Havannah Crescent (March 2015).

Local authority development began in the 1920s.  An early 1950s OS map shows ribbon development took place along the main road into the village from the south and on the Havannah estate.  This estate, to the south of the church and original school, appears to be post-war housing built for rent (c.1940-60 either National Coal Board or local authority in origin).

Sycamore Avenue from the recreation ground
Sycamore Avenue from the recreation ground (March 2015).

One council estate  is the Trees Estate because each street was named after a type of tree (as found in early Garden City style developments; this estate is not on the 1954 OS map but does appear in 1961). Many of these houses have been bought under right to buy legislation and are now owner-occupied.  Some housing surrounding this appears to be later (e.g. Beech Avenue, Elm Avenue 1960-70).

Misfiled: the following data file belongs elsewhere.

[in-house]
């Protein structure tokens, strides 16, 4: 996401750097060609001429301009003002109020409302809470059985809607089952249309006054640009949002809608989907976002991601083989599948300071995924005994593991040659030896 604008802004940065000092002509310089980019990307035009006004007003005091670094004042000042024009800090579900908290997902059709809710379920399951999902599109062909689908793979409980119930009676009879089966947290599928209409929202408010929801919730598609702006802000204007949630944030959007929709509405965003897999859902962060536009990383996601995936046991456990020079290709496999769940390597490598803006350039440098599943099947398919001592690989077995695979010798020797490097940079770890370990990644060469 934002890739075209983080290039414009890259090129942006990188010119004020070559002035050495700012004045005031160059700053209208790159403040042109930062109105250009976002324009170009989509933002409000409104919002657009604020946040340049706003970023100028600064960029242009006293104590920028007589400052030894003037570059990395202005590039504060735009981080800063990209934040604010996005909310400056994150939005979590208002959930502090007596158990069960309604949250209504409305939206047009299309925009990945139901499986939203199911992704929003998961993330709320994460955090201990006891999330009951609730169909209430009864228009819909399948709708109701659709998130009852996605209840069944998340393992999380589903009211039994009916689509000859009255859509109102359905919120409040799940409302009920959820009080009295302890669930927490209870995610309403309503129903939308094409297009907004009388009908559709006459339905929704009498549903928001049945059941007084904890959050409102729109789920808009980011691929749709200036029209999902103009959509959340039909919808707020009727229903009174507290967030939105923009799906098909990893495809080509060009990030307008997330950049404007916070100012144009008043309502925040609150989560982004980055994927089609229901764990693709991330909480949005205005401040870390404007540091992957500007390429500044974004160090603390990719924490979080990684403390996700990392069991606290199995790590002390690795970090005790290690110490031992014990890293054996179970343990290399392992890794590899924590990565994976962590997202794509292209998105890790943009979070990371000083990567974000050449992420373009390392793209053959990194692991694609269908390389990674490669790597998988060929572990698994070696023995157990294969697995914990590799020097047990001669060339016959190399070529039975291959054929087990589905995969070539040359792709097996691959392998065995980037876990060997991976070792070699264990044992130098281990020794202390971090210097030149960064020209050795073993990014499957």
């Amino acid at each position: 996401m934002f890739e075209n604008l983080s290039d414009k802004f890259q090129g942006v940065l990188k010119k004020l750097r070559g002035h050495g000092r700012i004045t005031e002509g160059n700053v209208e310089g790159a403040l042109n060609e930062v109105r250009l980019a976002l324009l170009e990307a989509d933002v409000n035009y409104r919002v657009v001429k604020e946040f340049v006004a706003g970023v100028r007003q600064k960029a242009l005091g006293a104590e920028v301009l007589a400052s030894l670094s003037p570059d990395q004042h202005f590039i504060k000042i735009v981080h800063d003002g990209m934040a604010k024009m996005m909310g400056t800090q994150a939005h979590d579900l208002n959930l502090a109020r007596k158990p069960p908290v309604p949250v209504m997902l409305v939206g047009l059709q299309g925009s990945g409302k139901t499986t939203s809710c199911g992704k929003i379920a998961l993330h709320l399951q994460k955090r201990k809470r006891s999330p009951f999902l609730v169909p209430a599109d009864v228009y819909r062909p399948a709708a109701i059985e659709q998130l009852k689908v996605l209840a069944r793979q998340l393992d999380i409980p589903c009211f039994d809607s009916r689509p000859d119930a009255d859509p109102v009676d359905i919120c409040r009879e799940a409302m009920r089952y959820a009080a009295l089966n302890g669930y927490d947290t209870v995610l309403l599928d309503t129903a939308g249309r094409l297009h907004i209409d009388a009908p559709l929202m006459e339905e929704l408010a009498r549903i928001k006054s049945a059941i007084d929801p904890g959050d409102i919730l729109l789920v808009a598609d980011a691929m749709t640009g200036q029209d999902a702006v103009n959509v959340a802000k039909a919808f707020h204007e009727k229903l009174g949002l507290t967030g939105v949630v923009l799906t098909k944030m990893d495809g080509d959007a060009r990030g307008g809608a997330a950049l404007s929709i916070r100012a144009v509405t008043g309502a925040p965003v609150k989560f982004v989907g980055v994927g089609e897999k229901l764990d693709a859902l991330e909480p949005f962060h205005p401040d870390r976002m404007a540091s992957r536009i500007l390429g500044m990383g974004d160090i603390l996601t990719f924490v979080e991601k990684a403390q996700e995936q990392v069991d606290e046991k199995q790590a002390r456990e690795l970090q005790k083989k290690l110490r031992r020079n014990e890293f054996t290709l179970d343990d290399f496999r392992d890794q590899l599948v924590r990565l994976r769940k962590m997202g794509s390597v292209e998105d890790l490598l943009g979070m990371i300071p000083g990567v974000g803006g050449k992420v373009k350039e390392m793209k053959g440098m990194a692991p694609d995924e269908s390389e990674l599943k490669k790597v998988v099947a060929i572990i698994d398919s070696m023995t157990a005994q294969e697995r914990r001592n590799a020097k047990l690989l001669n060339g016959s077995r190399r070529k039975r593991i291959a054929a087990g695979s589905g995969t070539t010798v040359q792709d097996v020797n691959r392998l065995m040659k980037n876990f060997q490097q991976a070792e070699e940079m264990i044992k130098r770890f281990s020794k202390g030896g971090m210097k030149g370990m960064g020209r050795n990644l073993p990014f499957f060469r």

Dunsley Gardens off Mitford Way.
Dunsley Gardens  off Mitford Way (March 2015).

The Mitford Way area of the village developed between 1960 and 1980 and is a typical suburban zone of private housing (detached, semis and bungalows) with private gardens and parking. West and East Acres, north of the Trees Estate, is made up of similar private housing dating from around the 1970s.

Ref: Newcastle Character Assessment Zone D (2008)

Making a living

The local economy was historically dominated by farming, quarrying and mining coal.  Early mining took the form of of bell pits; the first Dinnington colliery was operational by 1715.